respectively.Experimental results depict the population size required for optimal convergence with
failure rate of 0.0001.
7
4 Experiments And Results
The experiments were performed using selectorecombinative GAs with binary tournament selection,
and uniform crossover with crossover probability of 1.0.No mutation operator is used.The sharing
factor 
s
h is set to 50.The tness assignment strategy we used is proposed by Ho (1999),is dened
by
F(X) = p q +c;(19)
where p is the number of individuals which can be dominated by the individual X,and q is the
number of individuals which can dominate the individual X in the objective space.To ensure a
positive tness value,a constant c is added.Generally,the constant c can be assigned using the
number of all participant individuals.All experiments were performed 30 runs using the 100-bit
bicriteria OneMax problem.
As to M in equation (13) and equation (16),considering the bicriteria OneMax problem and
assuming perfect niching,M can be set to 2.Because better mixing of BBs is able to generate
other Pareto-optimal solutions from x
1
and x
2
.It should be an approximated lower-bound for the
comparison with experimental results.However,it is noted that,in the real runs of GAs with
tness sharing,M is varied in the population.Therefore,equation (13) and equation (17) is also
varied.
In order to investigate multi-objective GAs with tness inheritance,two kind of experiments,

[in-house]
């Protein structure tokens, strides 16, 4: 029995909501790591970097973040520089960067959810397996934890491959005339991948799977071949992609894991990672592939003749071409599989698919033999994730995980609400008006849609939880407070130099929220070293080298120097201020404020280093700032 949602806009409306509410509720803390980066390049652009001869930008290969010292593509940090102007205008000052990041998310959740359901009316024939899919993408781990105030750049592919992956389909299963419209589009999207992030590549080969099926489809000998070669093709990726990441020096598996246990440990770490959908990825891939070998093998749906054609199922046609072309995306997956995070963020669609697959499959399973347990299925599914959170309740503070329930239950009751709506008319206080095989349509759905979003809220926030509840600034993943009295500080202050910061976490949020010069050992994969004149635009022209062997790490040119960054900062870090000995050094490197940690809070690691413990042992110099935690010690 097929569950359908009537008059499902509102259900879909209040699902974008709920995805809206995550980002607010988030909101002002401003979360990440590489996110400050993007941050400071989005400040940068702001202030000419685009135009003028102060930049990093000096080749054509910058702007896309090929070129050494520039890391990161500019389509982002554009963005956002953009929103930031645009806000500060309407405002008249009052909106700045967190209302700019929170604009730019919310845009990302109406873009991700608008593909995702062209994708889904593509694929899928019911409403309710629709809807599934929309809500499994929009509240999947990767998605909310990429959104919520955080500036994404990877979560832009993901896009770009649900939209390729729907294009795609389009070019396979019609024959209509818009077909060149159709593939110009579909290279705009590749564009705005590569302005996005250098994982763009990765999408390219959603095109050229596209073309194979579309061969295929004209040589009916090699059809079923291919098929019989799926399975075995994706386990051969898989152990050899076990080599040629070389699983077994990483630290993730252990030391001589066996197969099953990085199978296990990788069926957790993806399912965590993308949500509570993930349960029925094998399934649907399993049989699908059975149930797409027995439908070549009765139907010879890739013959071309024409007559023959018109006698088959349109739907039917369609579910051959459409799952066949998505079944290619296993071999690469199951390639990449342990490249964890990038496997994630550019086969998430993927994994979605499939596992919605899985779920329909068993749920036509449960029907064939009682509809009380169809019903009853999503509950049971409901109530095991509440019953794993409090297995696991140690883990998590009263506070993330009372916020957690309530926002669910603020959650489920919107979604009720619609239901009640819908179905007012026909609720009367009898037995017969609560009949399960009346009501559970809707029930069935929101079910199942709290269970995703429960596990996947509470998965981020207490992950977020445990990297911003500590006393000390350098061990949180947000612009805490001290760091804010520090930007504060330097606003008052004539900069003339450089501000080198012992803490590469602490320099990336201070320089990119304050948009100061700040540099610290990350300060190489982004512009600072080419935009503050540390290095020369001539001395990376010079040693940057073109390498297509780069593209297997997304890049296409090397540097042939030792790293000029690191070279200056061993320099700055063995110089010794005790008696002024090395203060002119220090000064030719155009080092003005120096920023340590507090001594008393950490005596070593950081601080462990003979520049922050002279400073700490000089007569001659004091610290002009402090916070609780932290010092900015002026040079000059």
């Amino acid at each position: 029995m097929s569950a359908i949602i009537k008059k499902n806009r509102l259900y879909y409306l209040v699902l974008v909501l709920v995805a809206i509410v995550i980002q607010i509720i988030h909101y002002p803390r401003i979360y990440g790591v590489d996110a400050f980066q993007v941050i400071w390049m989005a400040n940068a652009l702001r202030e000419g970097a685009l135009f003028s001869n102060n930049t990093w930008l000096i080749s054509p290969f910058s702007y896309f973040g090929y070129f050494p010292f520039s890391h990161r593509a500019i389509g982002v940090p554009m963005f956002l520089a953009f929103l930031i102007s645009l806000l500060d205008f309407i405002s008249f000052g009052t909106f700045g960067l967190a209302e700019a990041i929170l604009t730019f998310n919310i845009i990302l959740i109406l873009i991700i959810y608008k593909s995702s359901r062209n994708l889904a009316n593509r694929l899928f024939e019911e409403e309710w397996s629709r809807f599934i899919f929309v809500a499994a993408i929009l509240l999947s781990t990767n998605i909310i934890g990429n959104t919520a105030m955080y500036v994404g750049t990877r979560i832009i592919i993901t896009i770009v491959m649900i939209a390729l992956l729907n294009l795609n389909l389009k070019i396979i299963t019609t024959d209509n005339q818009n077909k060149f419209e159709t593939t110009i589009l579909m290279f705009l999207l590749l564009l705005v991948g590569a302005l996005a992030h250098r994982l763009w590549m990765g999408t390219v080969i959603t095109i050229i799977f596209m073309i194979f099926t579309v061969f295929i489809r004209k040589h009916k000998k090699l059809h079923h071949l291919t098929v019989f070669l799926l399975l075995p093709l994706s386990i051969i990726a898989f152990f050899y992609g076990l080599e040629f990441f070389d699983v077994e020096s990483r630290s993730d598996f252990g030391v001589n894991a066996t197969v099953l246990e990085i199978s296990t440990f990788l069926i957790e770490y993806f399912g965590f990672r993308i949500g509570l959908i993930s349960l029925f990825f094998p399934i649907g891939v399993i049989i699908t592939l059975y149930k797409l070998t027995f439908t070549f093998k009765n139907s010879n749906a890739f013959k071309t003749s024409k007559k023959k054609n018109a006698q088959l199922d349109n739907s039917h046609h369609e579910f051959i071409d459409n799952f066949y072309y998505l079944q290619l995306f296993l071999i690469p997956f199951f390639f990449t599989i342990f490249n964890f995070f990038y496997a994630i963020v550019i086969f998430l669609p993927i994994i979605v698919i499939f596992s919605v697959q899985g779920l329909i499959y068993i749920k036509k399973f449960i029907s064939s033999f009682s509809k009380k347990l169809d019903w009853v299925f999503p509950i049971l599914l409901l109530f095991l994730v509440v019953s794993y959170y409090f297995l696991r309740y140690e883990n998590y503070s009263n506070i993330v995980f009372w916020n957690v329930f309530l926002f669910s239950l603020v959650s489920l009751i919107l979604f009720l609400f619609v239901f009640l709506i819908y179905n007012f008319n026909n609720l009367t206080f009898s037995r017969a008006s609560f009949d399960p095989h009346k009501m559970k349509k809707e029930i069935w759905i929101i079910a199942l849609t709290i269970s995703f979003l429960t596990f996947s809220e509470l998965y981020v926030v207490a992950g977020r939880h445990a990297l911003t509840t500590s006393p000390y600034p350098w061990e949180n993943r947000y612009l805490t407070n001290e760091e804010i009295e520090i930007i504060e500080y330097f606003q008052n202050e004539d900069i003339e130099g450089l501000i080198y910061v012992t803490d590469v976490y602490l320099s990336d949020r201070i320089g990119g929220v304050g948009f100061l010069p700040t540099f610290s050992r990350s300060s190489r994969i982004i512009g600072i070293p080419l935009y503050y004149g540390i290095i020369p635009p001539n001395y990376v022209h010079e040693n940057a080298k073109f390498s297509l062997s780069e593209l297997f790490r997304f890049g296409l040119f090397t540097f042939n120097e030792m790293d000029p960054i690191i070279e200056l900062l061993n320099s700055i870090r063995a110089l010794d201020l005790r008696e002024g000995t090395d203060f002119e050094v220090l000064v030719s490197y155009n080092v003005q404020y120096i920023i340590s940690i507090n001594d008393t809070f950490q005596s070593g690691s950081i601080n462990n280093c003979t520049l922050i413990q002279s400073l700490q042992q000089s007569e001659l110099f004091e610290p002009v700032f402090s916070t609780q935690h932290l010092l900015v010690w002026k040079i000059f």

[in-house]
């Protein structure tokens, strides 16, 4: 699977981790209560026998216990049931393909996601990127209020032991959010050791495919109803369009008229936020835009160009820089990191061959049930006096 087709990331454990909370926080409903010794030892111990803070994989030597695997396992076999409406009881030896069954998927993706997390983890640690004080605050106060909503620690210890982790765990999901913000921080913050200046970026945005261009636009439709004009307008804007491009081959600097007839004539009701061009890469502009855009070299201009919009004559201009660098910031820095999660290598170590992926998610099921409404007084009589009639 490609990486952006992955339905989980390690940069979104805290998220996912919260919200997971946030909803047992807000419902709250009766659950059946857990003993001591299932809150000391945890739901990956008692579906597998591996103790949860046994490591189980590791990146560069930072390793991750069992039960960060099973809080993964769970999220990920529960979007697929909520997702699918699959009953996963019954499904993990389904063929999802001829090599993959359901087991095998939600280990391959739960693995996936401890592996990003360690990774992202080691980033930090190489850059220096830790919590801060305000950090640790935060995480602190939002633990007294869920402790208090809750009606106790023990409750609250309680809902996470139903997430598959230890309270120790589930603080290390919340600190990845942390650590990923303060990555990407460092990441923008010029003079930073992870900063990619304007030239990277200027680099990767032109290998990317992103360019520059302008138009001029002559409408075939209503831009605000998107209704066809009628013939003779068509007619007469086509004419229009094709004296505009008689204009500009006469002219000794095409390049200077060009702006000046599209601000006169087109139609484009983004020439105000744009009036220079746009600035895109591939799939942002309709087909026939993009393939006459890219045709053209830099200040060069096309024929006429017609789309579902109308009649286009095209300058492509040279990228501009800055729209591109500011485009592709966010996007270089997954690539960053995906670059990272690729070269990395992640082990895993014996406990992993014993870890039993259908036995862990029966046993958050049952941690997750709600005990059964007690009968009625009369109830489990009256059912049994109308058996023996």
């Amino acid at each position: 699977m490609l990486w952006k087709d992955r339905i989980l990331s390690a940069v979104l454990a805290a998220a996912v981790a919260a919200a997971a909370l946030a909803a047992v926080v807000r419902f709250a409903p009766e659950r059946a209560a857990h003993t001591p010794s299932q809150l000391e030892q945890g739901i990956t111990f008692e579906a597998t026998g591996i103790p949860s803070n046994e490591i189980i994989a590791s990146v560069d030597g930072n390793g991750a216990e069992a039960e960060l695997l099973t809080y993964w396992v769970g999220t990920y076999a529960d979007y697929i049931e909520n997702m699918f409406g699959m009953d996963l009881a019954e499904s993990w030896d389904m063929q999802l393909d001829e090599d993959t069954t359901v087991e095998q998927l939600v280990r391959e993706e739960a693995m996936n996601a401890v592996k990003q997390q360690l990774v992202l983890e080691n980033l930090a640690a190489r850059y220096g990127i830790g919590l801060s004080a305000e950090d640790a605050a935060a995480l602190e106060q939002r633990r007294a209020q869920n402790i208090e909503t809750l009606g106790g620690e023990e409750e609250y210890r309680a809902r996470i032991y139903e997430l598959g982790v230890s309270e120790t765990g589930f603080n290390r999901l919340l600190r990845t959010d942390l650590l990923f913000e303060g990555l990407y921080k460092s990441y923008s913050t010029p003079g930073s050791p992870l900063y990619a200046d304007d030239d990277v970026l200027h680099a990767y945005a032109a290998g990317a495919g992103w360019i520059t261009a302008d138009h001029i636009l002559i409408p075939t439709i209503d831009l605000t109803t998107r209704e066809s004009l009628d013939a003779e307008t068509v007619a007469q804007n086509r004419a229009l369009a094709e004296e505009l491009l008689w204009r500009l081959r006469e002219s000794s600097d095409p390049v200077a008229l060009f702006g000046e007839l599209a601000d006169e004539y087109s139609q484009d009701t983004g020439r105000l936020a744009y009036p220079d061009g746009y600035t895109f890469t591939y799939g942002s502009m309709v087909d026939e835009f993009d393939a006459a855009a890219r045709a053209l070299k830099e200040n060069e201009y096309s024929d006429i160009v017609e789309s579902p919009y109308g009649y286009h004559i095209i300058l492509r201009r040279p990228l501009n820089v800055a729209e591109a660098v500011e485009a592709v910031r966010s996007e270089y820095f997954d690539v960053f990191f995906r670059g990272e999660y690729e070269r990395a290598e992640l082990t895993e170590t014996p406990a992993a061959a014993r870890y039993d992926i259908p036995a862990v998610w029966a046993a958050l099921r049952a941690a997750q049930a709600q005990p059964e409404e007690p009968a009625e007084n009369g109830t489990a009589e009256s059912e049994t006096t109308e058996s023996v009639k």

ftiness inheritance without tness sharing and tness inheritance with tness sharing,were per-
formed and compared with analytical results.However,since multi-objective GAs without tness
sharing may lead to only some niches.Therefore,for tness inheritance without tness sharing,
the algorithm used an external non-dominated set to store the non-dominated solutions during its
search process.
Figure 5:Total number of function evaluations predicted by equation (17) compared to experimen-
tal results.The curves are the analytical results of 100-bit Onemax problem and 100-bit bicriteria
OneMax problem,respectively.
4.1 Fitness Inheritance Without Fitness Sharing
The convergence time observed experimentally is compared to the above prediction for a 100-bit
bicriteria OneMax problem in gure 3.Although tness sharing was not used,the results indicate
8
tness inheritance is able to nd all the Pareto-optimal solutions during the search process.The
discrepancy between the empirical and analytical results may due to some niches disappear out
of the population.Therefore,multi-objective GAs will focus the search on the remaining niches.